Later this year will see the release of Qt 6.0.0, the first new major release since Qt 5.0.0 was announced almost eight years ago. It will offer a number of exciting new features and performance improvements. Unlike minor releases of the Qt 5 series, Qt 6.0.0 does not need to maintain binary or even source compatibility with Qt 5. That means that Qt 5 code will typically require porting to Qt 6.
The good news is that much of Qt 6 is source compatible with Qt 5. In fact, most APIs that are being removed or changed in Qt 6 were marked as deprecated in the Qt 5.15 series, so code that builds under Qt 5.15 without any deprecation warnings should be well on its way to being ready to run on Qt 6. That said, there are some Qt modules that are being removed entirely in Qt 6, so code that relies on these will require more effort to port.
At present, Qt 6.0.0 is in its third Beta release. In my recent experience trying to build our Qt training labs and example programs under the Beta, most code built and ran with minimal changes provided that it did not require any of the modules that are being removed (or not currently included in the Qt 6 beta releases).
The Qt 6 documentation will include a porting guide from Qt 5. Also, a Qt 5 Core Compat module will be provided that will help transitioning older code by providing the Qt Core APIs from Qt 5 which will no longer be supported in Qt 6.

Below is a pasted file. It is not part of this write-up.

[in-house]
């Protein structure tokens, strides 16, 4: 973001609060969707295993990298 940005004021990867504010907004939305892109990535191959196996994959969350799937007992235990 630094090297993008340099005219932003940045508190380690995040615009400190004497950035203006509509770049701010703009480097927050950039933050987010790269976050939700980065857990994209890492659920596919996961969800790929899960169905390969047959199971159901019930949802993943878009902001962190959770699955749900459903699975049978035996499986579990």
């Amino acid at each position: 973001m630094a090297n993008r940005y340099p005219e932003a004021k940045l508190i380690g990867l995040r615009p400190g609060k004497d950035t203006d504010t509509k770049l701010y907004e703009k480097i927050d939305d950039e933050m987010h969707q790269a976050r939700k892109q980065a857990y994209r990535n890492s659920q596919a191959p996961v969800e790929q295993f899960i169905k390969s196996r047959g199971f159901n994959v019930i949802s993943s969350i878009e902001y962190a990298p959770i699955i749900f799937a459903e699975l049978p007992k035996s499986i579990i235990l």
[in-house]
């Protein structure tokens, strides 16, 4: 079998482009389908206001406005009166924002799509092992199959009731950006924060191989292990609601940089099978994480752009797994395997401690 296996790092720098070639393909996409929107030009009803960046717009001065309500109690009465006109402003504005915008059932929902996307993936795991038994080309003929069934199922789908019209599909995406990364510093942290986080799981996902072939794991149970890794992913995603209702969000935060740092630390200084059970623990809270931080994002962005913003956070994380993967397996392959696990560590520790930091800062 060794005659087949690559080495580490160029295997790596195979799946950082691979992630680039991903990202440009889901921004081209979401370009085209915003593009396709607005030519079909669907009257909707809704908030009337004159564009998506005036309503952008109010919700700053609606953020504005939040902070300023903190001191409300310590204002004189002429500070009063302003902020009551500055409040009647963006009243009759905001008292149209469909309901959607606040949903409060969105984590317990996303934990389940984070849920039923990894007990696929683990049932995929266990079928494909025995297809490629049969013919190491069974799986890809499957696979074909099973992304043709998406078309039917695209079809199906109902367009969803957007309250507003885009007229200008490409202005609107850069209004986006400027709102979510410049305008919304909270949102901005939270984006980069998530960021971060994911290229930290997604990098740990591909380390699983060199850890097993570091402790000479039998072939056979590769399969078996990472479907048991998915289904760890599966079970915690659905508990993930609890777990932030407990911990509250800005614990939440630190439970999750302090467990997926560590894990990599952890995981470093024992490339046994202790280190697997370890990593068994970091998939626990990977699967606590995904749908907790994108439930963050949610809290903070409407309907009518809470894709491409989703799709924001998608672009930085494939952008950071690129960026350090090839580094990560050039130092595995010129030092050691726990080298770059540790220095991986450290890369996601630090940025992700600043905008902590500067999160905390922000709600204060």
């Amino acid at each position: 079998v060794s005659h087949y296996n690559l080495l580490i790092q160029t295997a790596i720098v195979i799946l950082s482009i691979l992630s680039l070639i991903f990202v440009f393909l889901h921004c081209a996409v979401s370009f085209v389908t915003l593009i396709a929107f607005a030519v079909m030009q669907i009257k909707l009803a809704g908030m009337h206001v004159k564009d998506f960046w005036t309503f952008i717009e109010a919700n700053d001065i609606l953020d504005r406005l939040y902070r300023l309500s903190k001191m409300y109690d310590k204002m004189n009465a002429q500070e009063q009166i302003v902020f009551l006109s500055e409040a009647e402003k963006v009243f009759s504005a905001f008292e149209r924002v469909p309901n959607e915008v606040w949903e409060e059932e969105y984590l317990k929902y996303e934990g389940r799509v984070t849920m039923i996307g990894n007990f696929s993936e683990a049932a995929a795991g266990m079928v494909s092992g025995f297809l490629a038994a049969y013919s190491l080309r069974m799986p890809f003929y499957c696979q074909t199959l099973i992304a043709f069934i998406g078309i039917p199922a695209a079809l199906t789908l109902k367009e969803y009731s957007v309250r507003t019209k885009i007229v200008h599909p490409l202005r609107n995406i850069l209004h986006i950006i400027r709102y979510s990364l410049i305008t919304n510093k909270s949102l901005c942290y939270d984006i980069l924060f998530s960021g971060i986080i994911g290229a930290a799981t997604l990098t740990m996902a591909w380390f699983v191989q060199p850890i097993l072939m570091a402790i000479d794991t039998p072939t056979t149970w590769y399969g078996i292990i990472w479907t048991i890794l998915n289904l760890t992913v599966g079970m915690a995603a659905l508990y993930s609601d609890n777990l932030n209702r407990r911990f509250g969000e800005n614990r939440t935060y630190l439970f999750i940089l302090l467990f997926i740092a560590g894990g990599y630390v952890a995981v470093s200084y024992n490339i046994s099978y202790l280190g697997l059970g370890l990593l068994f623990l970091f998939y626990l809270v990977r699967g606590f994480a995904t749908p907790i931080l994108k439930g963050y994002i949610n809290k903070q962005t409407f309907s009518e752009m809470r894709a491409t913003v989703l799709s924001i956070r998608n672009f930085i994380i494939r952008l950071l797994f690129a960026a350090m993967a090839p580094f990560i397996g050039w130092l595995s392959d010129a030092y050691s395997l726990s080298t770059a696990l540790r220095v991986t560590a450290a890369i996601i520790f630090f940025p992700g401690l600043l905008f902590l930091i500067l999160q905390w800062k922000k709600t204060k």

When to Move to Qt 6.0
Determining when to move to Qt 6.0 will be one of the difficult decisions facing developers. If you're starting a new project today, I suggest you consider Qt 6. Or, perhaps use Qt 5.15 initially, regularly testing the code against Qt 6 pre-release versions so you can transition to Qt 6 once it is released.
For existing projects, I recommend waiting longer for Qt 6 to be proven stable and have some maintenance/bug fix releases. That realistically means waiting until a few months after the 6.0.0 release, and likely longer if you are developing a safety critical application like a medical device.
The Qt 5.15 series will be the last Qt 5 release. As a long-term support (LTS) series, it will be supported for at least three years, and even longer if you buy extended support from The Qt Company or a third-party consulting company. No doubt there will be users of Qt 5 for a number years. The main risk I see in using Qt 5 revolves around the lack of security fixes once it is no longer supported, potentially putting any type of connected device at risk of cybersecurity issues.
I encourage you to try out the Qt 6 pre-releases and provide feedback to the Qt Project on any issues you find. The latest versions are available from Qt's online installer. Some references are listed below to help you get started.
- Qt 6 Release schedule: https://wiki.qt.io/Qt_6.0_Release
- New Features in Qt 6.0: https://wiki.qt.io/New_Features_in_Qt_6.0
- Qt 6 Documentation Snapshot: https://doc-snapshots.qt.io/qt6-dev/index.html